[These are my notes from the 6th Annual Al-Alwani Lecture in honor of Dr. Taha Jabir Al-Alwani delivered at the El-Hibri Foundation by Â Dr. Amr Abdalla of the Minaret of Freedom InstituteÂ Board of Directors. These notes are not a transcription, butÂ a paraphrase intended only to give my perception of the lecture, response, and discussion. Responsibility for any errors is mine alone.]
Violence in the Name of Religion: Origins Recent Developments, and Transformations
Larry Golemon, Washington Theological Consortium (introducing the speaker). Religion is sometimes an obstacle, also a mask, and sometimes a resources.
Amr Abdalla, Addis Ababa University. Some of the people I interviewed as a prosecutor after the assassination of Anwar Sadat are now seen as the founding fathers of the current violence. I learned that, while they were evil, they were not crazy and they thought they were in the right within their cultural ideological and religious foundations. Understanding them without agreeing with their motivations, I was disillusioned with the methods used to counter the problem they posed.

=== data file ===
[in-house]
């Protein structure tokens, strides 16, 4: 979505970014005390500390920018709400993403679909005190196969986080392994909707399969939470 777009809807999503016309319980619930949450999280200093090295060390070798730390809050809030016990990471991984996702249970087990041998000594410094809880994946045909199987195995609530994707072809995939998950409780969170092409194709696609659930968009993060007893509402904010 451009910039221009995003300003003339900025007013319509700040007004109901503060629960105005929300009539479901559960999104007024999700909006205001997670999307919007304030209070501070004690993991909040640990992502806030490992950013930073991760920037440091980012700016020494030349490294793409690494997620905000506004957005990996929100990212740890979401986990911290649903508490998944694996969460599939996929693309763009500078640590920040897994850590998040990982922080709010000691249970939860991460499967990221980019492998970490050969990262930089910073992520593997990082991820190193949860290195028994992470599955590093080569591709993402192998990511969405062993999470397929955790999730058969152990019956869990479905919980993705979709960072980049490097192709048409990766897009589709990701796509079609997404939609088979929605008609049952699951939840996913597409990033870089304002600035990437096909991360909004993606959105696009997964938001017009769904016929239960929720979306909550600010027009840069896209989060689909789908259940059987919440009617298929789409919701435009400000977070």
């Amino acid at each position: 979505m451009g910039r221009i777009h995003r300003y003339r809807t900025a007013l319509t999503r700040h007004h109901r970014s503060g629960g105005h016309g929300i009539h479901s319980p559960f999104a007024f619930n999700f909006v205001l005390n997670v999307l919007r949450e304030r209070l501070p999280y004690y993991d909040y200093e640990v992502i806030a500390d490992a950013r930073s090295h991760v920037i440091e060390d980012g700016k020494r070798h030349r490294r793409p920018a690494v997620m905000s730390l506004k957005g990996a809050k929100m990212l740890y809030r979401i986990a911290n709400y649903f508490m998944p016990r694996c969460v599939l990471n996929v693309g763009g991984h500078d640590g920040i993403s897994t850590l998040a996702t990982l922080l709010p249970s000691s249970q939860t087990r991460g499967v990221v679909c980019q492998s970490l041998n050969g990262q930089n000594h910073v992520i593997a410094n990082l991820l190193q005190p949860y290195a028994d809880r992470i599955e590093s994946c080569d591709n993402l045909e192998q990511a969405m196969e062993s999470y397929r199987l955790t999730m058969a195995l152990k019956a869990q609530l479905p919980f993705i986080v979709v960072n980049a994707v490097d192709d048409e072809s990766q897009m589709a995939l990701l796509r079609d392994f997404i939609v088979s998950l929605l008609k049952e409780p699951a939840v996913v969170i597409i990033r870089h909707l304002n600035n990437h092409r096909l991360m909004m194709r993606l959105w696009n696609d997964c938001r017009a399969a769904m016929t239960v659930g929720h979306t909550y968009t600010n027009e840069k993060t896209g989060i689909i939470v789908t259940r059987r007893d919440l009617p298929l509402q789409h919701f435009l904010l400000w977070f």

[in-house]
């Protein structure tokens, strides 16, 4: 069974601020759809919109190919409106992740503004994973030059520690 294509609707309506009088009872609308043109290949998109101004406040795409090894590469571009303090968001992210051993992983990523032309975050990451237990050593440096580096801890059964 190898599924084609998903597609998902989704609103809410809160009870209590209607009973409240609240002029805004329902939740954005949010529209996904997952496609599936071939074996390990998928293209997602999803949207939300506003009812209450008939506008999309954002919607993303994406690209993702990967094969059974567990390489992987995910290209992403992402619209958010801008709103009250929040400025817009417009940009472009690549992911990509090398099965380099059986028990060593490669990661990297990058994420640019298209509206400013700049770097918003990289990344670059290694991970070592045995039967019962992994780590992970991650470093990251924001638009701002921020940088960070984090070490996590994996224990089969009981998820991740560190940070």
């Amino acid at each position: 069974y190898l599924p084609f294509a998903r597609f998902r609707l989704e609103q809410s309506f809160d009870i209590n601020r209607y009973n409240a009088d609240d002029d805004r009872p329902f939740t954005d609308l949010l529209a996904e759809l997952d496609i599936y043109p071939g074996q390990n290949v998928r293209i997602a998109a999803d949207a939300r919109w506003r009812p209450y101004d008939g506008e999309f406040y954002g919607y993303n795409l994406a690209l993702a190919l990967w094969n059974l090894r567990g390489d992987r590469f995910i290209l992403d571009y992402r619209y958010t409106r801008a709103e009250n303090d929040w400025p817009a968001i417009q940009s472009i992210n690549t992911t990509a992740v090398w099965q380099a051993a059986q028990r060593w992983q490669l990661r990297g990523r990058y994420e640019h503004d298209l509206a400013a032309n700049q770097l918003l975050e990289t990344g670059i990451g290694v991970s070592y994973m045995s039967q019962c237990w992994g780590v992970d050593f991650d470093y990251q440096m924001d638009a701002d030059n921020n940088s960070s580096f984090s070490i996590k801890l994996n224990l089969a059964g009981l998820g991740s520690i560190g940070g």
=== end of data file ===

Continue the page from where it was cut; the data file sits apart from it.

People blame ignorance, poverty, etc., for religious violence, but I do not see that. One factor I do see is their perception of Islam’s glorious past. Islam was in part about liberation of the oppressed, and the prophet was opposed by the political elites of his own city. It was in exile that Muslims started their own city-state. By the time of his death he controlled religiously and politically the entire Arabian peninsula. His immediate successors expanded Muslim territory from Spain to India, establishing both an empire and a civilization, though not really a state. Eventually Muslim civilization fell as European civilization rose, and the period of colonization began.